The Independent Power Producers’ Association, Nepal (IPPAN) and FMO – a Dutch entrepreneurial development bank – have discussed bringing in international investment into Nepal’s energy sector.
In a discussion with representatives of FMO here today, IPPAN said that investment of billions of dollars in Nepal’s energy sector is needed and asked for long-term loans at cheap rates.
IPPAN President Ganesh Karki informed that the government cancelled the power purchase agreements (PPAs) of 2,600 megawatt hydropower projects for failing to manage the necessary funds and said that there is an immense investment opportunity in Nepal’s energy sector.
Naresh Shrestha / THT “The government has recently taken a strategy to produce 35,000 megawatts of electricity in 12 years. Nepali banks cannot manage to finance all these projects,” Karki said.
The Chief Executive Officer (CEO) of FMO, Michael Jongeneel, said that if hydropower promoters in Nepal work by keeping environment, society and governance (ESG) aspects at the centre, FMO wants to bring in large investments to Nepal.
Ashish Garg, vice-president of IPPAN, while presenting the statistics of Nepal’s hydropower production and use, said that investment worth $113 billion would be needed in 1,224 projects with capacity of 53,431 megawatts during various stages of project development.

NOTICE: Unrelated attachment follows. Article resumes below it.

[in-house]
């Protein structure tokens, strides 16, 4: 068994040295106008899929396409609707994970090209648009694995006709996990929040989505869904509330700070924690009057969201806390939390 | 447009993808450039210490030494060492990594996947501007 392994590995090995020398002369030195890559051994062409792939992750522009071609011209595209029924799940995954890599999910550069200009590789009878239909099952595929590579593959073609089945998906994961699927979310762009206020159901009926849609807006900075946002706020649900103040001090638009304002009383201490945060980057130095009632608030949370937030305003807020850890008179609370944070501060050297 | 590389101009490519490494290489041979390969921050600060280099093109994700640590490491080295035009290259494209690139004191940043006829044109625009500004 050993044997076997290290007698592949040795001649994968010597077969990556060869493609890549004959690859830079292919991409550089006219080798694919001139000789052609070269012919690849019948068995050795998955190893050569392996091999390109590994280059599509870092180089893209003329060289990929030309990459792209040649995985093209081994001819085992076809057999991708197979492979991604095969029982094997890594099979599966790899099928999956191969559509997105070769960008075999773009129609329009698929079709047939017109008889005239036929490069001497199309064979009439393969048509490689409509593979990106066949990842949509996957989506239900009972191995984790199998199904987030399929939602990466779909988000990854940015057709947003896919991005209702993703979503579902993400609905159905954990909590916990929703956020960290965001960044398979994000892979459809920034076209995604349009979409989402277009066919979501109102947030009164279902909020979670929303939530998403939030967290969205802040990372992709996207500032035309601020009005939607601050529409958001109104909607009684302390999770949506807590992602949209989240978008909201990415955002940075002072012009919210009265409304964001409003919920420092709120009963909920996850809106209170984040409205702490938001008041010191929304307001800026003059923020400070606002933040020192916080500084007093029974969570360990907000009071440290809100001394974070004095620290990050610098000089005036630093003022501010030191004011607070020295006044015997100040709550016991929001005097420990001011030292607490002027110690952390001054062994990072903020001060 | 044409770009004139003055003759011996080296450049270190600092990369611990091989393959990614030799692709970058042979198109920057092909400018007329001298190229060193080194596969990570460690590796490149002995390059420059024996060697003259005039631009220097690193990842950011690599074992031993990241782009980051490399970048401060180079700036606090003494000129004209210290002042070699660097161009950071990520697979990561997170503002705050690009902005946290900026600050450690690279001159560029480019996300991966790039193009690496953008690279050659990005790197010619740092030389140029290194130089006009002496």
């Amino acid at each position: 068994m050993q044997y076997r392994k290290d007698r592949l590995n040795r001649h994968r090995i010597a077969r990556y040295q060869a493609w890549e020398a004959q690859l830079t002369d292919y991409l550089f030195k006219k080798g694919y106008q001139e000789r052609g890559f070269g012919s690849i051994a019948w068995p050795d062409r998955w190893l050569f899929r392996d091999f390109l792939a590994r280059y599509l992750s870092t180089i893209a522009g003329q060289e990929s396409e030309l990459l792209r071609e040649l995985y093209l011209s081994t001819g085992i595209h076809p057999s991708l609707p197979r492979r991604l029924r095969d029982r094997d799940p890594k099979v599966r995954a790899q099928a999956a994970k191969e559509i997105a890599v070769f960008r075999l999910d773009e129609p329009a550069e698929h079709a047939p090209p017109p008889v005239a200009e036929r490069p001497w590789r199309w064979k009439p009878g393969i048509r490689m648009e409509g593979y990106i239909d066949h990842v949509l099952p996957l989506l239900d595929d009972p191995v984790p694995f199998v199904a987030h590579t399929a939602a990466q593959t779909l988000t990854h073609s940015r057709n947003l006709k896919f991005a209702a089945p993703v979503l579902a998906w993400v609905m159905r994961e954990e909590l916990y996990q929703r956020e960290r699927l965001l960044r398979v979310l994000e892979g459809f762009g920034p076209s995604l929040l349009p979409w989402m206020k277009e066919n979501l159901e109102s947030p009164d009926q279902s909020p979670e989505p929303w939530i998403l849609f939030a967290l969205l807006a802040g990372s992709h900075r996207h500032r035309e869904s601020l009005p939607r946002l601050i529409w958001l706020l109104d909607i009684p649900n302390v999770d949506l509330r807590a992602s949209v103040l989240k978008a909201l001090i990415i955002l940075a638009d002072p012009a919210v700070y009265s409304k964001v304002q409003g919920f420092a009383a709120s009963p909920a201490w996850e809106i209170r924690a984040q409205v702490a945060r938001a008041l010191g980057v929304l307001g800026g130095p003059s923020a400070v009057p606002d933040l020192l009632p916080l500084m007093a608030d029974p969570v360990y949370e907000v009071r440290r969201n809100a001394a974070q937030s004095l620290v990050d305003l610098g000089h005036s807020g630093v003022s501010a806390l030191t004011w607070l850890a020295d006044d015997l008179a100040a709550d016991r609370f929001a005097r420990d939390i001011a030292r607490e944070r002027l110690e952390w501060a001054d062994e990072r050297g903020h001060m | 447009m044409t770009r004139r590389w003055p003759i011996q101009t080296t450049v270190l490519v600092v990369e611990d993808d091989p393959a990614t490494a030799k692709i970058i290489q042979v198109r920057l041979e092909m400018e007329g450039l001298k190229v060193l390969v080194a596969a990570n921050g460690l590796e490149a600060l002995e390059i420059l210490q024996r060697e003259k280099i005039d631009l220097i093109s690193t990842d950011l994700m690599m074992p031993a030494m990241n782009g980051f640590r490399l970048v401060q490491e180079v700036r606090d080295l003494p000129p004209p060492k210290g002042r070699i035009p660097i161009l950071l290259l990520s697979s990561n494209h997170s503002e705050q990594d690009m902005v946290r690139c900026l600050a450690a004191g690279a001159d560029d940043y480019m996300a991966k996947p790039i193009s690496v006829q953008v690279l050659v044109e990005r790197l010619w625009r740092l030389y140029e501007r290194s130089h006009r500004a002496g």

Presenting statistics on hydropower projects, he mentioned that Nepal still requires an additional $95 billion for financing these projects.
“To date, we have invested $5 billion in 191 completed projects with a total installed capacity of 2,900 megawatts.
Furthermore, we financed $11 billion for 129 projects currently under construction, with a combined capacity of 7,107 megawatts.
Among them, surplus power generates by six projects with a capacity of 4,215 megawatts will be exported abroad.”
Meanwhile, IPPAN Vice-President Uttam Blon Lama emphasised that FMO, either by itself or in collaboration with other international banks and financial institutions, should lead investments in Nepal’s energy sector by providing long term loans at low interest rates through Nepal’s banks or directly.
Source: Himalyan Times